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I don't know why but when i try working with check50 it tells everything is ok except that the015 jpg i not recovered correctly but for some reason when i actually try it and run it it says it works just fine.enter image description here

/** * recover.c * * Computer Science 50 * Problem Set 4 * * Recovers JPEGs from a forensic image. */ #include #include

typedef uint8_t BYTE;

int main(int argc, char* argv[]) {

char nameFile[9];
// creates int to keep count of numbers of files opened
int numFiles = 0;
// Creates array to store info in chunks
BYTE fat[512];

//Creates both files to be used
FILE* card = fopen("card.raw", "r");
FILE* image;

if (card == NULL)
{
    printf("Could not open card.raw");
    return 1;
}

while(feof(card) == 0 )
{
    for( int i  = 0; i < 512; i++)
        fread(&fat[i], sizeof (BYTE), 1, card);

    // cheks wheter is the begining of a file
    if((fat[0] == 0xff) && (fat[1] == 0xd8) && (fat[2] == 0xff) && (fat[3] == 0xe0 || fat[3] == 0xe1))
    {

        // if there is something opened
        if(numFiles > 0)
        {
            fclose(image);
            sprintf(nameFile , "%03d.jpg",numFiles );
            image = fopen(nameFile,"w"); 
            numFiles++;
        }
        // if nothing has been opened 
        if( numFiles < 1)
        {
            sprintf(nameFile, "%03d.jpg",numFiles );
            image = fopen(nameFile,"w"); 
            numFiles++;
        }
    }
    // if somethinf has been opened everything that goes after it must be written in a file
    if(numFiles > 0)
        fwrite(fat, 1, 512, image);     
}
// closes remaining windows
fclose(image);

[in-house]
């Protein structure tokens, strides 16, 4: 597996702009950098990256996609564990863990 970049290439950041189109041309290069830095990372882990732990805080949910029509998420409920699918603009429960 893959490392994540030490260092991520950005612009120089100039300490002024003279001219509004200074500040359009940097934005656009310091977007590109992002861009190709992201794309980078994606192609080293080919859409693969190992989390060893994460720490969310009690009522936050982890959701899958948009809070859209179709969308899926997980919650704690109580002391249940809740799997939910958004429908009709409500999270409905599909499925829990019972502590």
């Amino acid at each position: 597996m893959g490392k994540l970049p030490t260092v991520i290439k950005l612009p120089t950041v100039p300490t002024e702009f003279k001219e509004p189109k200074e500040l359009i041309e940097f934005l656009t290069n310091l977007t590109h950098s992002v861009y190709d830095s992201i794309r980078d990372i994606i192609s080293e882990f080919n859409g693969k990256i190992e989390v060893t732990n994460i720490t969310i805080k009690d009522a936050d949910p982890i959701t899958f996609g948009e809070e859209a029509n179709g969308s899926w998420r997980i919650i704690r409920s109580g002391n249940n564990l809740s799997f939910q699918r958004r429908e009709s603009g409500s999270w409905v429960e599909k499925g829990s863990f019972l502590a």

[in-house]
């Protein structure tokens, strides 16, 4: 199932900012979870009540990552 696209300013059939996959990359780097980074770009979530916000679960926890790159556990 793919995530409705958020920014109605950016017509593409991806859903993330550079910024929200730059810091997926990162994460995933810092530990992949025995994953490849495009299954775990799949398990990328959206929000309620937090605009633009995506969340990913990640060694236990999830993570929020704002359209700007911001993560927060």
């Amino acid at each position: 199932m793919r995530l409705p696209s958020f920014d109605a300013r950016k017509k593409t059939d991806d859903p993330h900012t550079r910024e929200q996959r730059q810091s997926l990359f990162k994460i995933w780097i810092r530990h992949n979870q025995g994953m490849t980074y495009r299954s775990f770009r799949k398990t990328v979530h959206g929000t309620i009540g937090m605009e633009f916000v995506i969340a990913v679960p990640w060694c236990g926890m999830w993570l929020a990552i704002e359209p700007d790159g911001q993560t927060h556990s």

fclose(card);

}

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Your algorithm does not end correctly. The video by Zamyla talks briefly about not being able to just loop until feof. This is that scenario. You will need to use fread in a conditional, where it evalutes if there is still another chunk to read, as she described.

| improve this answer | |
  • I thought so, but i don't understand what should i fread() for? – Nicolas.Beltran Apr 4 '15 at 18:44
  • How can i know where the 015.jpg ends if i don't have another jpg – Nicolas.Beltran Apr 4 '15 at 18:46
  • You will want to fread a block into the buffer so long as a block of proper size exists. You can put this conditional inside "a forever loop" such that when there is less than 512 bytes remaining you break out of the forever loop and can exit the program gracefully. It works because if the conditional evaluates true, you read the block, but when false, you break out of the forever loop. – KernelRutgers Apr 4 '15 at 22:34
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If there's someone feeling stuck with this problem and if you are absolutely confident you have no memory leaks and/or data loss whatsoever, here's another solution you might try out - make sure your code detects ALL 16 variations of JPEG headers: 0xff 0xd8 0xff (0xe0 | 0xe1 | 0xe2 | 0xe3 | 0xe4 | 0xe5 | 0xe6 | 0xe7 | 0xe8 | 0xe9 | 0xea | 0xeb | 0xec | 0xed | 0xee | 0xef). If you just match 0xff 0xd8 0xff 0xe0, you will fare fine and recover all of the .jpeg files in the PSET BUT you won't pass the check50 check. Also think of the implications of NOT detecting ALL of the headers - your program will only support one type of JPEG (JFIF), whilst gracefully ignoring the other 15 types.

This is how you could detect all of the JPEG types with a mask:

if (((*(unsigned int*)dataBuffer) & 0xe0ffd8ffU) == 0xe0ffd8ffU) {
    /* your code here */
}

Here we assume that dataBuffer is an array of unsigned chars with dataBuffer being of type unsigned char*.

Hope that helps.

| improve this answer | |
  • NOTE: This answer applies to the 2016 problem where the signature is as noted above and there are 50 output files. In 2015, there were only two possible signatures and 16 output files. Your solution needs to match whichever version you are working on. – Cliff B Feb 4 '16 at 0:28
  • Thanks, Cliff. Did not realize that. – Efim Bogdanovsky Feb 7 '16 at 0:24

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